Not long after the U.S. formally withdrew from the Intermediate-Range Nuclear Forces Treaty, U.S. Defense Secretary Mark Esper announced plans to develop ground-based relevant-range missiles and deploy them to Asia as early as possible. As a matter of fact, the U.S. Army has been planning for short-range (500-999 km), medium-range (1,000-2,999 km) and intermediate-range (3,000-5,500 km) missiles since 2013 and already has several options to work with.
For example, the technology of ground-launched Tomahawk cruise missiles is relatively sophisticated and may be used in the field within 18 months. The US Army’s ongoing project to develop the Precision Strike Missile, a missile with a maximum range that is claimed to be 499 km, would be an easy foundation to build off of, increasing the rocket’s range and energy. These missiles are scheduled to replace the Army Tactical Missile System (ATACMS) between 2023 to 2025. Other ballistic and cruise missiles with an extended range will take longer time to develop and deploy (estimated at around 10 years), and hypersonic boost-glide missiles are more complex and will require a longer period to be developed.
Where could the U.S. place those missiles? If we use distance as our measure, Japan, South Korea, Taiwan, and the Philippines could serve as the first line; the Marianas, Guam, Palau, and Australia would constitute the second line; and Alaska and Hawaii would be the third line. Due to the right of access, U.S. owned territory will be the most convenient, as most U.S. allies are reluctant to have such dangerous weapons placed on their soil. It can be expected that the U.S. will try to win these countries over. Indeed, Esper’s first international trip as the 27th U.S. Secretary of Defense was a visit to Asia-Pacific allies and partners.
U.S. deployment of intermediate-range missiles in Asia will have a negative impact on regional security.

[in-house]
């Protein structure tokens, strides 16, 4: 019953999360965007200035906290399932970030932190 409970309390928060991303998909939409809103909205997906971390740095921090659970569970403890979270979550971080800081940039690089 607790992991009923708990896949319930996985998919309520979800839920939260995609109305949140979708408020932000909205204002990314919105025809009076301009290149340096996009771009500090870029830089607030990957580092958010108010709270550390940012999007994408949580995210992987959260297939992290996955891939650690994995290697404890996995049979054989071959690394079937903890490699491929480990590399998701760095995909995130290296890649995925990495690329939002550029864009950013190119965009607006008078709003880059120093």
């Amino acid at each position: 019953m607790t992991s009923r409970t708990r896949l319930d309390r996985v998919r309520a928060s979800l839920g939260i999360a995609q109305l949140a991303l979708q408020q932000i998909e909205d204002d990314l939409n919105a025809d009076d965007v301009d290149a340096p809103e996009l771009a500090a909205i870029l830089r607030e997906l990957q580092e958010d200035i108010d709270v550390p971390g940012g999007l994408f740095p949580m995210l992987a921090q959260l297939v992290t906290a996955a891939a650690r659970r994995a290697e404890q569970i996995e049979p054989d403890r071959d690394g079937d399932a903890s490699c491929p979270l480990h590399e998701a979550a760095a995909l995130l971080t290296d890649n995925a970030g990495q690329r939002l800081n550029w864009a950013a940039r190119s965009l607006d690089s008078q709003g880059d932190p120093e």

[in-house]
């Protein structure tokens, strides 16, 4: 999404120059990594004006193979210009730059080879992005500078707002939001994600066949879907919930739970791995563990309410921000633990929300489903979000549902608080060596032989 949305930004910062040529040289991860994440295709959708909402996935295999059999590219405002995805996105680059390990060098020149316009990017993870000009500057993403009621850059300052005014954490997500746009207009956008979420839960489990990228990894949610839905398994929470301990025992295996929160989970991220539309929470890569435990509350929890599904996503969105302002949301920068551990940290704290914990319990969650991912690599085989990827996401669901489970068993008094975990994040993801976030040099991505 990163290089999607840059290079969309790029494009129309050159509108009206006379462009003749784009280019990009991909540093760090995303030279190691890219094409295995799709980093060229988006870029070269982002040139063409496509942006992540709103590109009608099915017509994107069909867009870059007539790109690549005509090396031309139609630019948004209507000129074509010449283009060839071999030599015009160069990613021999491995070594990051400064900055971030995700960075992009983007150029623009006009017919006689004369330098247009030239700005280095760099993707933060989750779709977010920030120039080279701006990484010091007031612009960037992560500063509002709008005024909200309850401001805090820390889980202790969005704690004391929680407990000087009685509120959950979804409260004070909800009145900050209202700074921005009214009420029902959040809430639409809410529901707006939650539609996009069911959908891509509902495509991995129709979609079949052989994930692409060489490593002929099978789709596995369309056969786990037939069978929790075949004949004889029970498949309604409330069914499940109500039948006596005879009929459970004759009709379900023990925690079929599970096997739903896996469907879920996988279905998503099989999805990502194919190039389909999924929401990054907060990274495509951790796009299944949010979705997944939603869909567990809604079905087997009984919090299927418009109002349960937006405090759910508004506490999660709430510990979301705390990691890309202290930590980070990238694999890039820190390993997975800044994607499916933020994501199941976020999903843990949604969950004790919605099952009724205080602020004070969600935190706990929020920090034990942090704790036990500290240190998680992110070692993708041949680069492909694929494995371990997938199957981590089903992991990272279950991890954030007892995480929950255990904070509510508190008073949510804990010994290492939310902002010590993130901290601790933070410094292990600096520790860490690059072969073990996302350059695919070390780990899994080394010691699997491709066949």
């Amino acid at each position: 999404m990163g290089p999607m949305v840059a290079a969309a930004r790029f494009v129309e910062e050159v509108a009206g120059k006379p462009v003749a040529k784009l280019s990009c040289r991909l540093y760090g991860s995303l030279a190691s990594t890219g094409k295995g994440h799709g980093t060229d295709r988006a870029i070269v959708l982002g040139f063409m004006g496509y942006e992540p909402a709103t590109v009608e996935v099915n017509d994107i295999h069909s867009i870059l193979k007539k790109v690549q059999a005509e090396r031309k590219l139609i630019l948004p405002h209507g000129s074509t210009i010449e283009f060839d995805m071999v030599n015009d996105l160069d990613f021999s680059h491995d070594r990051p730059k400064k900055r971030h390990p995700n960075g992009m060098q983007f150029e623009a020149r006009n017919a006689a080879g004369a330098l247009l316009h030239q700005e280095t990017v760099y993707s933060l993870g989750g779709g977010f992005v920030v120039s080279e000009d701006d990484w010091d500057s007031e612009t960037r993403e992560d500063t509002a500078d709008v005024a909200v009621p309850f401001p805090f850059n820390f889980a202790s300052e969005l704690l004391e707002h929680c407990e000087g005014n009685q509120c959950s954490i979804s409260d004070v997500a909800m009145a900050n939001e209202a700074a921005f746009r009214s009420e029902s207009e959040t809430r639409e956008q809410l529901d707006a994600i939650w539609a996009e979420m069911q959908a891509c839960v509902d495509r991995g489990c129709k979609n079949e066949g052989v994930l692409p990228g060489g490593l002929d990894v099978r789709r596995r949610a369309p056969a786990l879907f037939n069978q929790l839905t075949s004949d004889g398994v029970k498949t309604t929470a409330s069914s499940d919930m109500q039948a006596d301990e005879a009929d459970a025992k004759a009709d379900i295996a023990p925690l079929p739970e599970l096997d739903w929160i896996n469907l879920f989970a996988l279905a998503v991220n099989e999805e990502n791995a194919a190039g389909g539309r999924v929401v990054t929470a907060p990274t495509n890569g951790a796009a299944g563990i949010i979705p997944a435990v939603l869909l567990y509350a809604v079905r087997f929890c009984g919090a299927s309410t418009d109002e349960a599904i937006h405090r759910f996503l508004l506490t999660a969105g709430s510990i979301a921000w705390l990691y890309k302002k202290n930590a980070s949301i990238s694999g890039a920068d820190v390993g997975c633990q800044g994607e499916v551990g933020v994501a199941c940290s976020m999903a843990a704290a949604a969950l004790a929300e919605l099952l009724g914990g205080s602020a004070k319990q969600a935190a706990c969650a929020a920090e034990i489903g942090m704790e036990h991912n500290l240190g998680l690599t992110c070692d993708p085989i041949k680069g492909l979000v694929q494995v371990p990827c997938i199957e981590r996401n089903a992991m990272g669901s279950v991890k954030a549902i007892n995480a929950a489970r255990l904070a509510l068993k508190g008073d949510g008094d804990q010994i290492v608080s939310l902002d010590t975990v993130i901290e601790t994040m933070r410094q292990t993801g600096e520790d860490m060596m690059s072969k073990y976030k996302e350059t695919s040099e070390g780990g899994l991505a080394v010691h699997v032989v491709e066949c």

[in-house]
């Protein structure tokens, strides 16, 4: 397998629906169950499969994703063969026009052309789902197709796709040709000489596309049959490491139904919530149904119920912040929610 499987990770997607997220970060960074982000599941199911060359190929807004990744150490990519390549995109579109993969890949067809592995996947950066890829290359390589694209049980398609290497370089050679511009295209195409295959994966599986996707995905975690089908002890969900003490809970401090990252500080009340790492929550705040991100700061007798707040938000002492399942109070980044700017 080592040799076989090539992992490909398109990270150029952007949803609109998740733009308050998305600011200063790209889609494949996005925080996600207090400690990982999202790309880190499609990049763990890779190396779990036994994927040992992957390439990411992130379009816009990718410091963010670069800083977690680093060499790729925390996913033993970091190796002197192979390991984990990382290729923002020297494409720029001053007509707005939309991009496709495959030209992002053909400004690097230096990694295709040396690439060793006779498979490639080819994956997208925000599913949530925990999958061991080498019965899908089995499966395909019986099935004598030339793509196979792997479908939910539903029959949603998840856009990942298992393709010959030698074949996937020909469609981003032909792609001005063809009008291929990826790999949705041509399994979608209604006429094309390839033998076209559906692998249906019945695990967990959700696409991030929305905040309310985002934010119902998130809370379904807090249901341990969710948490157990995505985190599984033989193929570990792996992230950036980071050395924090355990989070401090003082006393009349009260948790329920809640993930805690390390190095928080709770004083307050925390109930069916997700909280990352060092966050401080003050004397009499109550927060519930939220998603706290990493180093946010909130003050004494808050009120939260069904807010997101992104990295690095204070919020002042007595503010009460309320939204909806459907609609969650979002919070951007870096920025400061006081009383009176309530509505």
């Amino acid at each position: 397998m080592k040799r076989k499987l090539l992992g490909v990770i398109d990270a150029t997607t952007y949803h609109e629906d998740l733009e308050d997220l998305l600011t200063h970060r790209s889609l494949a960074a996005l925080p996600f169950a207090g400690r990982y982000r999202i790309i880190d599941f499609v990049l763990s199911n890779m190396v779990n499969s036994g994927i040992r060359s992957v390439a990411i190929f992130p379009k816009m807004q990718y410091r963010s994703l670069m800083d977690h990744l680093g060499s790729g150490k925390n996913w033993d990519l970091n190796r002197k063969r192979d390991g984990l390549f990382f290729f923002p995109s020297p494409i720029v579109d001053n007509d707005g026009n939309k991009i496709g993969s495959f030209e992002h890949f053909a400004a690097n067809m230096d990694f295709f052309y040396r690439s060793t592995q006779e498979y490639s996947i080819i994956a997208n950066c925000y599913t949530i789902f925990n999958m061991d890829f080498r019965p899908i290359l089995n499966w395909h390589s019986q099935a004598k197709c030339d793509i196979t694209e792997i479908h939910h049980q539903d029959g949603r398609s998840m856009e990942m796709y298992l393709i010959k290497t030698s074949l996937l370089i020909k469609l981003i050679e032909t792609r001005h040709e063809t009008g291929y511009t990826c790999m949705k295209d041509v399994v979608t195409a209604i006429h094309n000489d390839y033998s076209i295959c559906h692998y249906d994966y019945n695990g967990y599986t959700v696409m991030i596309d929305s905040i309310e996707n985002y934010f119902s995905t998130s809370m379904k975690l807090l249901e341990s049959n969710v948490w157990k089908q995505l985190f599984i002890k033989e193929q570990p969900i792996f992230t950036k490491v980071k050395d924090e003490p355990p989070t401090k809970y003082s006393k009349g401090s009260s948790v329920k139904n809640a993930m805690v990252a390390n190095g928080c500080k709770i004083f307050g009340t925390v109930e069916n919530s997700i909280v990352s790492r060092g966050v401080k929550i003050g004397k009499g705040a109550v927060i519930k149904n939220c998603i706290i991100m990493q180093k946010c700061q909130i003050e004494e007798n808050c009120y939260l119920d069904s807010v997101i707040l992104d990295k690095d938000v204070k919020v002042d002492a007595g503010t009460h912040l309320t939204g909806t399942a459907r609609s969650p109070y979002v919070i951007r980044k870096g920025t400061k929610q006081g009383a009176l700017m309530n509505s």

In peacetime, such deployments will enhance U.S. military presence and induce an arms race. The deepened “footprint” of the U.S. armed forces in Asia would not only elevate their capabilities of forward operations, but also demonstrate that the U.S. has fulfilled its security commitments to its allies, thus emboldening anti-China forces. Although China objects to arms race, the existence of those offensive missiles at its doorsteps is analogous to a dagger at the throat. China will be forced to build expensive missile defense systems in response. According to estimates, the ratio of the costs between interceptors and incoming missiles is 3:1, excluding the price of the investment in radars and launchers.
During crises, the presence of U.S. intermediate-range missiles will not only enhance America’s deterrence posture but it will also facilitate its interference in the internal affairs of others, imposing its will on others. Compared to sea-based and air-based missiles of similar ranges, the response time and lethality of ground-based ones yields no significant difference; however, the price of land-based missiles is much cheaper. Therefore, ground-based intermediate-range missiles are expendable. At the time of a crisis, even if U.S. ships and aircraft withdraw away from the so-called “anti-access/area denial” challenges, the presence of land-based missiles can still bolster the effect of U.S. coercion.